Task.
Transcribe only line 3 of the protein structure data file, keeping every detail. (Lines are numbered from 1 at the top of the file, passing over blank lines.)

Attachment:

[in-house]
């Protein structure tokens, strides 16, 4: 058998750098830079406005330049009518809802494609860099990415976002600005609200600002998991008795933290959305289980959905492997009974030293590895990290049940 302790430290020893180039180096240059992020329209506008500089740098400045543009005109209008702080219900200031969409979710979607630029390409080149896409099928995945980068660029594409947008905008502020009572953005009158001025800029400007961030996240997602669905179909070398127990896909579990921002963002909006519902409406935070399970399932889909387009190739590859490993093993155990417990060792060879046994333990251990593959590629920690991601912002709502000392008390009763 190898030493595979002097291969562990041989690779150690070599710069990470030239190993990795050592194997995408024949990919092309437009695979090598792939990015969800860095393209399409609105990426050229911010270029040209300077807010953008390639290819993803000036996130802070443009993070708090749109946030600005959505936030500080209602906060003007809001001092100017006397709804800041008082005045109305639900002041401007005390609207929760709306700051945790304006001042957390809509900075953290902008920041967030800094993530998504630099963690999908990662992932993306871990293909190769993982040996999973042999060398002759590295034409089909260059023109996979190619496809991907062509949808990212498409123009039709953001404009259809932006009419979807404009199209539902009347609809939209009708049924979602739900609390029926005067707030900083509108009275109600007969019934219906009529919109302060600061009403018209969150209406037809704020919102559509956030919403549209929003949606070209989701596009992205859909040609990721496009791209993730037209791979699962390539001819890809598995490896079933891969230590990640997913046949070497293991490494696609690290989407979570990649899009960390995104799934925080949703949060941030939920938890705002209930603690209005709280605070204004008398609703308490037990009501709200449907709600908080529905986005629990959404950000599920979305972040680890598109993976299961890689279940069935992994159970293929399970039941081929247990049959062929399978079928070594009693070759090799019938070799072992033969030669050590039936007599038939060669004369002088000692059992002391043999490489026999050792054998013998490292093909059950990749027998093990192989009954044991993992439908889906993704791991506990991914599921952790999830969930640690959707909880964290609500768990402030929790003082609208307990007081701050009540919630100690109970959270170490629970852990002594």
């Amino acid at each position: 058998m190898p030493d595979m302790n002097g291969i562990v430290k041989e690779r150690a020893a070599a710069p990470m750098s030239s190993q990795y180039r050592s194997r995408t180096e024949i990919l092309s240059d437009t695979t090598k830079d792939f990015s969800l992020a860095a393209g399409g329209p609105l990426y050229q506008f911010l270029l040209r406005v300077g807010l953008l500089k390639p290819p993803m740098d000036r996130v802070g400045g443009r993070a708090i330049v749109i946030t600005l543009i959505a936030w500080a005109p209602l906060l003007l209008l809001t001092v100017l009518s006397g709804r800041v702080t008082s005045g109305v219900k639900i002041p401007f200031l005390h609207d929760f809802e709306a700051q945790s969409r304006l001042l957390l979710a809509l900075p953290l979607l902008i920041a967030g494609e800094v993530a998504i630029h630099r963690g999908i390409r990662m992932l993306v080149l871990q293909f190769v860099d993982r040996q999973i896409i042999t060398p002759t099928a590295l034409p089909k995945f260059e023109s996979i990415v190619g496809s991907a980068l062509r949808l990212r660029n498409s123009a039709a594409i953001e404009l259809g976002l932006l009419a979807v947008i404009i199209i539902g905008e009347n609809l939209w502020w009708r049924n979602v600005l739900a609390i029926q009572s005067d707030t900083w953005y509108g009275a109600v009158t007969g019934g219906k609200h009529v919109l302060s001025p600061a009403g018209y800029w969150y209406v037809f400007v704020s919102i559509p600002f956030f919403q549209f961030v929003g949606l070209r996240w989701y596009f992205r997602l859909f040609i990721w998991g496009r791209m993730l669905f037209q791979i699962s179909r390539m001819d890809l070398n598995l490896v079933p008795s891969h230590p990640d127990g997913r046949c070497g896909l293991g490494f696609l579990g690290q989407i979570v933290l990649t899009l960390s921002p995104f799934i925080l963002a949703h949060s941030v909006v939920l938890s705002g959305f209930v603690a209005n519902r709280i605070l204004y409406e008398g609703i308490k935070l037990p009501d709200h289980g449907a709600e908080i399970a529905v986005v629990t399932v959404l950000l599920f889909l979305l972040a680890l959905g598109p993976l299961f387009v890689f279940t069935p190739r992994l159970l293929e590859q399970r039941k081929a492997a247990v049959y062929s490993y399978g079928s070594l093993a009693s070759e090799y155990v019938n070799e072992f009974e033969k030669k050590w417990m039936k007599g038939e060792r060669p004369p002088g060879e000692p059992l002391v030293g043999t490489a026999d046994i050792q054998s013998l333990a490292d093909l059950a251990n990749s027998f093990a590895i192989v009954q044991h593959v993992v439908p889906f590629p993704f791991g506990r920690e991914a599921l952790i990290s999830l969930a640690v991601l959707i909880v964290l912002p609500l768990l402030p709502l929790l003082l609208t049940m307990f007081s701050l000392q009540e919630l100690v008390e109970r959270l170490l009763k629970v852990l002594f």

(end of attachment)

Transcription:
């Amino acid at each position: 058998m190898p030493d595979m302790n002097g291969i562990v430290k041989e690779r150690a020893a070599a710069p990470m750098s030239s190993q990795y180039r050592s194997r995408t180096e024949i990919l092309s240059d437009t695979t090598k830079d792939f990015s969800l992020a860095a393209g399409g329209p609105l990426y050229q506008f911010l270029l040209r406005v300077g807010l953008l500089k390639p290819p993803m740098d000036r996130v802070g400045g443009r993070a708090i330049v749109i946030t600005l543009i959505a936030w500080a005109p209602l906060l003007l209008l809001t001092v100017l009518s006397g709804r800041v702080t008082s005045g109305v219900k639900i002041p401007f200031l005390h609207d929760f809802e709306a700051q945790s969409r304006l001042l957390l979710a809509l900075p953290l979607l902008i920041a967030g494609e800094v993530a998504i630029h630099r963690g999908i390409r990662m992932l993306v080149l871990q293909f190769v860099d993982r040996q999973i896409i042999t060398p002759t099928a590295l034409p089909k995945f260059e023109s996979i990415v190619g496809s991907a980068l062509r949808l990212r660029n498409s123009a039709a594409i953001e404009l259809g976002l932006l009419a979807v947008i404009i199209i539902g905008e009347n609809l939209w502020w009708r049924n979602v600005l739900a609390i029926q009572s005067d707030t900083w953005y509108g009275a109600v009158t007969g019934g219906k609200h009529v919109l302060s001025p600061a009403g018209y800029w969150y209406v037809f400007v704020s919102i559509p600002f956030f919403q549209f961030v929003g949606l070209r996240w989701y596009f992205r997602l859909f040609i990721w998991g496009r791209m993730l669905f037209q791979i699962s179909r390539m001819d890809l070398n598995l490896v079933p008795s891969h230590p990640d127990g997913r046949c070497g896909l293991g490494f696609l579990g690290q989407i979570v933290l990649t899009l960390s921002p995104f799934i925080l963002a949703h949060s941030v909006v939920l938890s705002g959305f209930v603690a209005n519902r709280i605070l204004y409406e008398g609703i308490k935070l037990p009501d709200h289980g449907a709600e908080i399970a529905v986005v629990t399932v959404l950000l599920f889909l979305l972040a680890l959905g598109p993976l299961f387009v890689f279940t069935p190739r992994l159970l293929e590859q399970r039941k081929a492997a247990v049959y062929s490993y399978g079928s070594l093993a009693s070759e090799y155990v019938n070799e072992f009974e033969k030669k050590w417990m039936k007599g038939e060792r060669p004369p002088g060879e000692p059992l002391v030293g043999t490489a026999d046994i050792q054998s013998l333990a490292d093909l059950a251990n990749s027998f093990a590895i192989v009954q044991h593959v993992v439908p889906f590629p993704f791991g506990r920690e991914a599921l952790i990290s999830l969930a640690v991601l959707i909880v964290l912002p609500l768990l402030p709502l929790l003082l609208t049940m307990f007081s701050l000392q009540e919630l100690v008390e109970r959270l170490l009763k629970v852990l002594f």